“There has been great creation and innovation brought to bear in the work of PFT.”
—Dan Esty, Yale University, PFT’s Forest Fete 2010 Keynote Speaker
Pacific Forest Trust News
Headlines for February 2010
February 26, 2010
Pacific Forest Trust President and co-CEO Laurie Wayburn explains how PFT has joined conservation and market forces to sustain forests in a new publication: Conservation Capital in the Americas: Exemplary Conservation Finance Initiatives (2010/256 pages/$30.00). The collection of case studies is based on a conference of the same name held in January 2009 in Valdivia, Chile. Wayburn was a presenter at the conference, which was attended by more than 100 international conservation leaders and policy makers.
February 23, 2010
The Climate Action Reserve's Forest Project Protocols are on the agenda of the California Air Resources Board's Thursday meeting, when state officials will move closer to implementing the country's first government-backed cap and trade system. Part of the meeting's focus will be laying out a procedural road map for how carbon offsets will be used in California's cap and trade system. Staff is expected to make a presentation outlining a process and time line for updating the voluntary protocols managed by the Climate Action Reserve with a regulatory version specifically designed for use in the cap and trade system.
February 4, 2010
Investment in forest conservation and stewardship can have a tremendous impact on the nation's employment levels, writes Glenn Hurowitz in this week's Grist. In his article "The Jobs are in the Trees," Hurowitz cites research indicating "reforestation and restoration outperforms even the second-most jobs-intense activity analyzed by 74 percent, and conservation exceeds other major jobs alternatives, including new highway construction, Wall Street, and conventional energy sources like oil and nuclear."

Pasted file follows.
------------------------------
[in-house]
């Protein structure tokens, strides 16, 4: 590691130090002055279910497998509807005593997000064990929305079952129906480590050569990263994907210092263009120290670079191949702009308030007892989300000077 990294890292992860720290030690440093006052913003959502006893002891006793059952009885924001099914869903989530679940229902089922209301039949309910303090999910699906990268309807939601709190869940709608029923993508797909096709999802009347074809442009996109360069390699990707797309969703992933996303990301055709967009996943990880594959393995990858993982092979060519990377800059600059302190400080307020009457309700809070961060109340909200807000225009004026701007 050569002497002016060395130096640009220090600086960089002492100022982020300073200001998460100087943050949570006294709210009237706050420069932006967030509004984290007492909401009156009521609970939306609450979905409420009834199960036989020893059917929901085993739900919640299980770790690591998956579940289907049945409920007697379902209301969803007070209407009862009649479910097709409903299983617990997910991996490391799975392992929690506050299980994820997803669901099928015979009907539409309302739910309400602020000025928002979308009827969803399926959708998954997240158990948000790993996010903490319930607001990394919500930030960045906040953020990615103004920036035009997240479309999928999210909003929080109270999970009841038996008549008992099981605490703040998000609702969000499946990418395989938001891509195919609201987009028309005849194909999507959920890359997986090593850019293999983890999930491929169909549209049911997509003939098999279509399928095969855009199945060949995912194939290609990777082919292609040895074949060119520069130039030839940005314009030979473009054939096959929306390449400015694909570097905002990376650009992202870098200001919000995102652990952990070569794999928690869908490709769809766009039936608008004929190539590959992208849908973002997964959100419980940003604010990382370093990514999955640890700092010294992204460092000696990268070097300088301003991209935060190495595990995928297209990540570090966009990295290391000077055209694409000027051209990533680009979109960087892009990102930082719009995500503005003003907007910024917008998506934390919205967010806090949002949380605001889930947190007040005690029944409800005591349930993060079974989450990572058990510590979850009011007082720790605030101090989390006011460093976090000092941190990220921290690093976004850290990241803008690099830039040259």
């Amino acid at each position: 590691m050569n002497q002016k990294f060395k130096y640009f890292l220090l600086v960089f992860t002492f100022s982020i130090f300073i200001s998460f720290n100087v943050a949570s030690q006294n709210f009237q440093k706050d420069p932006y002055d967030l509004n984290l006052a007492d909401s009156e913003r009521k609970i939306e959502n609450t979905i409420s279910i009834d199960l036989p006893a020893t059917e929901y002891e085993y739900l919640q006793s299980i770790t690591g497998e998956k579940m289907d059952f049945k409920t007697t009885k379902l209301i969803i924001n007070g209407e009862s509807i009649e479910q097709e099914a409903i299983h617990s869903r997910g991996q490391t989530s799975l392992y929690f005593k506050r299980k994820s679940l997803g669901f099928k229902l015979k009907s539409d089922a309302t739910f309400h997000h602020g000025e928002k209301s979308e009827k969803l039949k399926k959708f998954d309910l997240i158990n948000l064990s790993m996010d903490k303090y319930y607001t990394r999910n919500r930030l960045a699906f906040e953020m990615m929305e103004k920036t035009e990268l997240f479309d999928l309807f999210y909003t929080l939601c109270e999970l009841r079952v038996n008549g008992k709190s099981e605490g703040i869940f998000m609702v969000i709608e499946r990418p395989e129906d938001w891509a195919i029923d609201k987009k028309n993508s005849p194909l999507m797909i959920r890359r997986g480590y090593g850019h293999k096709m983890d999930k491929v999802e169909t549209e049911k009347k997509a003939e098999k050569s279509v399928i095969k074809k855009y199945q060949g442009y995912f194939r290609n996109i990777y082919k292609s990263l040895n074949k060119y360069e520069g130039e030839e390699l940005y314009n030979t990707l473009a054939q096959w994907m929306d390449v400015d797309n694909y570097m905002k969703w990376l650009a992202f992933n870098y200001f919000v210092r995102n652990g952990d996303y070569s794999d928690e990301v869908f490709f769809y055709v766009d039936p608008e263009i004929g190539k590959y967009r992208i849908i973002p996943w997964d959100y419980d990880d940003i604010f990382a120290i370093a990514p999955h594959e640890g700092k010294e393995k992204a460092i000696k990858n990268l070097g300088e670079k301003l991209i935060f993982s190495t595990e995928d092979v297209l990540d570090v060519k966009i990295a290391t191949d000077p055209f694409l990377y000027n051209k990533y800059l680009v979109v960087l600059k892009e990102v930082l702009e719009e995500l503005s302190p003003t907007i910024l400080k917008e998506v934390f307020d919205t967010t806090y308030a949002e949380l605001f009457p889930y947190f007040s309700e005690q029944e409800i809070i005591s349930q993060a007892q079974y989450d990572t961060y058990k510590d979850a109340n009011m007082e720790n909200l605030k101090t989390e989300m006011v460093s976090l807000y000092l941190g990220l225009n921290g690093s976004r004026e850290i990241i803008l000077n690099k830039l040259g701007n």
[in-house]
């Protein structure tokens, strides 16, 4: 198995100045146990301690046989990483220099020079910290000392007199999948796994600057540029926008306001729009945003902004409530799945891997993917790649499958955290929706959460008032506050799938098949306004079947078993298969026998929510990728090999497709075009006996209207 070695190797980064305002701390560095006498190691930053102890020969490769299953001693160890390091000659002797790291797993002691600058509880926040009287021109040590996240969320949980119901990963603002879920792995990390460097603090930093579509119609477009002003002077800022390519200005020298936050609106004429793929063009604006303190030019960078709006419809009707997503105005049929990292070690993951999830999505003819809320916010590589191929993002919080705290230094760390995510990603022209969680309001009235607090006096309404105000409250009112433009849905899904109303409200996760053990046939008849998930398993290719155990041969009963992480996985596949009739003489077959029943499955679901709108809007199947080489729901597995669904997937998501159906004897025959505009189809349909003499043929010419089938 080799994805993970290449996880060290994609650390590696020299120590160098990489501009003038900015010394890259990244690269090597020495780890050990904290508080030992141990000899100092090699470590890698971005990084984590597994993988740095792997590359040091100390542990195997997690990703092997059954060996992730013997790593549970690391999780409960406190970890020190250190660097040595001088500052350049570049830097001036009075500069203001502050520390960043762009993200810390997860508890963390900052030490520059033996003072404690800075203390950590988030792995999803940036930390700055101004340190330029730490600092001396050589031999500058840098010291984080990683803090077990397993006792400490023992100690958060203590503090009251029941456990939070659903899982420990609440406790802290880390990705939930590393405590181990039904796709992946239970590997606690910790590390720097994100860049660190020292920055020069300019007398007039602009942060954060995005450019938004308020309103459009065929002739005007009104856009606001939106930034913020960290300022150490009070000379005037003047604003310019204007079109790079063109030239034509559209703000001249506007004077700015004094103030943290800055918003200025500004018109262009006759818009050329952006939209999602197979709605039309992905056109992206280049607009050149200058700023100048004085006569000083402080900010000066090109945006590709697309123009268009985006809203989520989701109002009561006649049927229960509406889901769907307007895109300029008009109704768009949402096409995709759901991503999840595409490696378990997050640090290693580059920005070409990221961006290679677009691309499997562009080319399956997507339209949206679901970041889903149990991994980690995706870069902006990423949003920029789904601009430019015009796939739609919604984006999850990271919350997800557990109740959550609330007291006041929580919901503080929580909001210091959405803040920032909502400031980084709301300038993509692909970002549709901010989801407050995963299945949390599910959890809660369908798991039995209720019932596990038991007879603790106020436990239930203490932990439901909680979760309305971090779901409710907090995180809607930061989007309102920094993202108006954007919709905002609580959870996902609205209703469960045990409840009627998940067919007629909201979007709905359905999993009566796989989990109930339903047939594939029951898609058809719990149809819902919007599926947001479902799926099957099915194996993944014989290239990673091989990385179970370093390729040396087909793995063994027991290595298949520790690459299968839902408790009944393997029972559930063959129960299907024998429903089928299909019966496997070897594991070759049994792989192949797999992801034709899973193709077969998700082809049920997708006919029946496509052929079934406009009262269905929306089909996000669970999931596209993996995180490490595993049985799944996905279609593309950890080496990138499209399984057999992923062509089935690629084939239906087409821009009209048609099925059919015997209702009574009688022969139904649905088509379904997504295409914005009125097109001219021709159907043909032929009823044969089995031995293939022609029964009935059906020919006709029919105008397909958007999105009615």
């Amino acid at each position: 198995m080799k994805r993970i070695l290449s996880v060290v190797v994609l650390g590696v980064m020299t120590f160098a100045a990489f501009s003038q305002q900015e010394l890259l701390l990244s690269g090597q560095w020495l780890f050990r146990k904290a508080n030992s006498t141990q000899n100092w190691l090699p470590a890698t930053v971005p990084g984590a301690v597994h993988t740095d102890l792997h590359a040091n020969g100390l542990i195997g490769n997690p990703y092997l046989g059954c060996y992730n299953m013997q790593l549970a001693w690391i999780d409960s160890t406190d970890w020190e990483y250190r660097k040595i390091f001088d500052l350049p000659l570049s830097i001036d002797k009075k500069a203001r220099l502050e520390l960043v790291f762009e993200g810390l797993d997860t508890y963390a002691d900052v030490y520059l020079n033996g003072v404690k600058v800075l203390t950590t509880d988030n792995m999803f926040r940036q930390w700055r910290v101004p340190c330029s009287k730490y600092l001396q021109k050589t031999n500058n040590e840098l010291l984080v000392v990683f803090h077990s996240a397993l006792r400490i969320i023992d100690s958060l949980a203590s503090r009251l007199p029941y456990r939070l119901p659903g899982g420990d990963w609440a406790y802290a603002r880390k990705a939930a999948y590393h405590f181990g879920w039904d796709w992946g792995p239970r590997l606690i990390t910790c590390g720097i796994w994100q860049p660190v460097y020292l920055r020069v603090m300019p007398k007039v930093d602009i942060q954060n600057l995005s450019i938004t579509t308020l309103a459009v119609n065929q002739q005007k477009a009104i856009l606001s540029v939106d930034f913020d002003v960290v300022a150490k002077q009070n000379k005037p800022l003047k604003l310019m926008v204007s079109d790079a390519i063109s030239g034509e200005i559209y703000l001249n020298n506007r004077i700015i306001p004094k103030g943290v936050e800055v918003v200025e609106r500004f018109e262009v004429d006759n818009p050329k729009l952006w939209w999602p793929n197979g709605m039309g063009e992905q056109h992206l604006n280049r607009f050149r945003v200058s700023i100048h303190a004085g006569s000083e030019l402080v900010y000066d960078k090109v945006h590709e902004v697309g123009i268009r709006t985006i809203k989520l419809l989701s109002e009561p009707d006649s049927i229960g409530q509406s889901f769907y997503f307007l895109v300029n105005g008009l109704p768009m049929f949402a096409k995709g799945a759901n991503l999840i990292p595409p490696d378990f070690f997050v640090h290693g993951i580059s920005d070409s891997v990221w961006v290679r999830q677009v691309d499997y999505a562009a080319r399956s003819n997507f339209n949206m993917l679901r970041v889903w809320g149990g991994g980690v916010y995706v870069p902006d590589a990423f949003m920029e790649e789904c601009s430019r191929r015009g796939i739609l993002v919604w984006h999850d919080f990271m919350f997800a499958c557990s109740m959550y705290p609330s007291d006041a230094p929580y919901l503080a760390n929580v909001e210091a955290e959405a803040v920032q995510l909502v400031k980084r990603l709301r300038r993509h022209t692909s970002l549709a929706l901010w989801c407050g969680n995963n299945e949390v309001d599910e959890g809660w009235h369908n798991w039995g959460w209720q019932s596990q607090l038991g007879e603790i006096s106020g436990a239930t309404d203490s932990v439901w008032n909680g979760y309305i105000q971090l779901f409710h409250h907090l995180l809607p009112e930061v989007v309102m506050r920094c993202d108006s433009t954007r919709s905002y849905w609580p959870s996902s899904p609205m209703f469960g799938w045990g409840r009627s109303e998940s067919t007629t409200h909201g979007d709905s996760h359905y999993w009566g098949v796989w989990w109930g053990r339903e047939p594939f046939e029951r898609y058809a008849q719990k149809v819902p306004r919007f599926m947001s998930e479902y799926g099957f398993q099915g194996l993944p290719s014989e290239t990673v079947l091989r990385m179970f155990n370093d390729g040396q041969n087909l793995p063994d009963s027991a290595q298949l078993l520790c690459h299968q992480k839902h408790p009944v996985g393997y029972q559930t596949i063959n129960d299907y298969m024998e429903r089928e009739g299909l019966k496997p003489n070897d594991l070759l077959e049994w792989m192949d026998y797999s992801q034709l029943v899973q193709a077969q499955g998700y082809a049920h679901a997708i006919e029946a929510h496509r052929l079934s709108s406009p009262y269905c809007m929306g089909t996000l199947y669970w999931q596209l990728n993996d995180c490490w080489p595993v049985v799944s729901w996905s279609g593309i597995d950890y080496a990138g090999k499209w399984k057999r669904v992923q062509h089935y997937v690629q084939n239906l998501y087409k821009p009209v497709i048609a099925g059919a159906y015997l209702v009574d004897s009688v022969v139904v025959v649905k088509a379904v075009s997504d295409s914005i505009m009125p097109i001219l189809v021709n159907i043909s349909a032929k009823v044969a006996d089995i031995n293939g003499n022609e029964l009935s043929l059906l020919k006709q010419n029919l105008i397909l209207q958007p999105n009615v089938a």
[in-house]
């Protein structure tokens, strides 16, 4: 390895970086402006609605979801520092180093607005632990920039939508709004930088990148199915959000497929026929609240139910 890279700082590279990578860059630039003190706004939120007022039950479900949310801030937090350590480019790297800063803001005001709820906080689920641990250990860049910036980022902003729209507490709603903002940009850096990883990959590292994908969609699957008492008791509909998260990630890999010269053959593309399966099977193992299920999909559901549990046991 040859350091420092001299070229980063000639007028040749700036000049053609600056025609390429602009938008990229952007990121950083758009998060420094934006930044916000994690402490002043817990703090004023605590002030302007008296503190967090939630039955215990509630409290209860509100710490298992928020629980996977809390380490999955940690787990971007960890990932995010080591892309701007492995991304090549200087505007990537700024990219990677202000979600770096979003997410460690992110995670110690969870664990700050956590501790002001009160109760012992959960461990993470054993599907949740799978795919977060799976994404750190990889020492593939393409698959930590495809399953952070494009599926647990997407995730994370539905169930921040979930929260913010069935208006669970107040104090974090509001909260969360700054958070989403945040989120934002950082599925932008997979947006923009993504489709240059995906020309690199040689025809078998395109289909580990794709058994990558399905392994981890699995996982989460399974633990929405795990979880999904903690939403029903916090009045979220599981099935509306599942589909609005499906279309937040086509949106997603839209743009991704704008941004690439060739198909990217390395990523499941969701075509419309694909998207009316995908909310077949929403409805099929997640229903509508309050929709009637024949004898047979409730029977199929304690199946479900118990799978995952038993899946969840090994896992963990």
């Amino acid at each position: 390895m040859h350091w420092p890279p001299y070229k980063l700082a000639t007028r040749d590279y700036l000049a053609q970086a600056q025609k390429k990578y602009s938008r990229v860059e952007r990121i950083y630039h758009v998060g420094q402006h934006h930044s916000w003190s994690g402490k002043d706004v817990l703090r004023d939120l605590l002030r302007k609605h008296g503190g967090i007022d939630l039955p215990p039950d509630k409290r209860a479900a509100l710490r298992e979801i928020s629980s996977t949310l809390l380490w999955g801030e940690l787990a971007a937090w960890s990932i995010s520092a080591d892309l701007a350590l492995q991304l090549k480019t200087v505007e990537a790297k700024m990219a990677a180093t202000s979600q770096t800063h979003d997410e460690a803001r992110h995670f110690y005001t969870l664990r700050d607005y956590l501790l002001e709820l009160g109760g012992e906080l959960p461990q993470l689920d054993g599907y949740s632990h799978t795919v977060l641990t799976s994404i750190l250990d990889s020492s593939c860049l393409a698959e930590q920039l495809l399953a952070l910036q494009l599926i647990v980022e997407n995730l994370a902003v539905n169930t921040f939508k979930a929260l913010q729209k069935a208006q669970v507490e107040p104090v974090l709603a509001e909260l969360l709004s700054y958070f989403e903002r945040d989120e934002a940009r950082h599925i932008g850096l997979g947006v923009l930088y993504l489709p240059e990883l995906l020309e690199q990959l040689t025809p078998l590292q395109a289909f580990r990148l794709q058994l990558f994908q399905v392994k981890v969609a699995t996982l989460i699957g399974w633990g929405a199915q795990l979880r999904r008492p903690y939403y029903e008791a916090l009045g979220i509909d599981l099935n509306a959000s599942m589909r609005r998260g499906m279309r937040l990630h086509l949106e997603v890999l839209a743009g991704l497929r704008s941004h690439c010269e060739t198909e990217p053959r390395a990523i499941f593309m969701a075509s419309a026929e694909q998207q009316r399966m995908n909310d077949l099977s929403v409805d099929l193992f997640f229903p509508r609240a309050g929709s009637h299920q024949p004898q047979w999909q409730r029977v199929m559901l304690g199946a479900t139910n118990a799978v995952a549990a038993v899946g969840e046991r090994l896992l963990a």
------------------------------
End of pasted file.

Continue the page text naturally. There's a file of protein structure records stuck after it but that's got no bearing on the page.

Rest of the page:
February 3, 2010
Twenty representatives of a broad, PFT-led coalition -- now 70 members strong -- called on lawmakers in Washington, D.C., recently, to make a case for conserving and stewarding America's working landscapes through federal climate and energy legislation. Productive U.S. forests, farms and ranch lands sustain rural communities and jobs and are fundamental to our atmosphere. Forests alone sequester and store roughly 20 percent of our greenhouse gas emissions annually.